This is because “a higher percentage of women serve on University committees compared to their representation in the general senior faculty population,” the report reads.


“Women faculty tend to be asked more to do service work, again, because their senior faculty might view them as more approachable, helpful or more likely to say yes,” said Emily Rauscher, a professor of sociology. 

“On average, women and people who present as women tend to have higher advising loads because students tend to feel more comfortable approaching them for help,” she added.

In October 2023, another task force was created to implement the recommendations, which included improving retention and recruitment of women faculty in addition to eliminating the gender pay gap within five years.

Women faculty nationally

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Across the country, women represent “only 44% of tenure-track faculty and 36% of full professors” yet comprise the majority of non-tenure-track faculty, according to the American Association of University Women

A 2023 study from the University of Colorado at Boulder found that women left academia at higher rates than men. The study — which analyzed a national dataset of over 200,000 tenured or tenure-track faculty and surveyed around 10,000 faculty — also found that women were more likely to feel pushed from their jobs than pulled to better opportunities. Women faculty were more likely to leave or consider leaving because of workplace climate, rather than due to work-life balance concerns.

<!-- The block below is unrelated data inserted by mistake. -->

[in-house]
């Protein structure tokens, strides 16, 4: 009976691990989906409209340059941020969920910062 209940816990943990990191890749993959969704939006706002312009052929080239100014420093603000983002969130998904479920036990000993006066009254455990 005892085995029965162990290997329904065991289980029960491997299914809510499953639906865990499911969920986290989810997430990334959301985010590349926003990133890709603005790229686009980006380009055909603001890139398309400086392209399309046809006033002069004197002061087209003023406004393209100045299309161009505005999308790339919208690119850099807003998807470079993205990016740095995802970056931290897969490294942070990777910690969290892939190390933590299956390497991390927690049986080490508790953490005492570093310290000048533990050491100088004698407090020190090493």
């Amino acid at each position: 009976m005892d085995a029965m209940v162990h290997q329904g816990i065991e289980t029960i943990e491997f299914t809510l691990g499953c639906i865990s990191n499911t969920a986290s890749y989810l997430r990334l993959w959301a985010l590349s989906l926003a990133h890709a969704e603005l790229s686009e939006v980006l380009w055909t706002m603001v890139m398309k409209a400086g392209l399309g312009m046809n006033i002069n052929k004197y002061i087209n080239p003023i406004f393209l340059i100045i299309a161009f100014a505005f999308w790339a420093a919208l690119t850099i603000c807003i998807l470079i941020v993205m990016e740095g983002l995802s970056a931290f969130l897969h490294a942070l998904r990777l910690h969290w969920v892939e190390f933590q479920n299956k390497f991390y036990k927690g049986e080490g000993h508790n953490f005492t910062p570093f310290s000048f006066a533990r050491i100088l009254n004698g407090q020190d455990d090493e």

Katie Spoon, the study’s lead author and a graduate student at the University of Colorado Boulder, said she found this result surprising. “The gender reasons in the literature skew towards work-life balance, which we found was more relevant for early career, but as we see the gender gap grow for later career faculty, we also see workplace climate become more gendered,” she told The Herald.

The study defined workplace climate as “the way an academic feels around their colleagues, including dysfunctional departmental culture or leadership, harassment or feeling like they do not belong or fit in their department.”

While women faculty were more likely to leave academia nationally, Aaron Clauset, a CU Boulder professor and the principal investigator of the study, noted that rates do not tell the full story.

“We don't really care about the rates being exactly the same,” he said. “We really care about the reasons being exactly the same … if the reason women are leaving at higher rates than men is because it's a toxic environment to stay in academia and they feel pushed out, then that's the issue,” Clauset added.

Editor’s Note: The data publicly available through the National Center for Education Statistics  uses a gender binary of male and female. The Herald understands the limitations of this binary in representing the experiences of gender-diverse faculty.

Ryan Doherty

Ryan Doherty is a Section Editor covering faculty, higher education and science & research. He is a sophomore concentrating in chemistry and economics who likes to partially complete crosswords in his free time.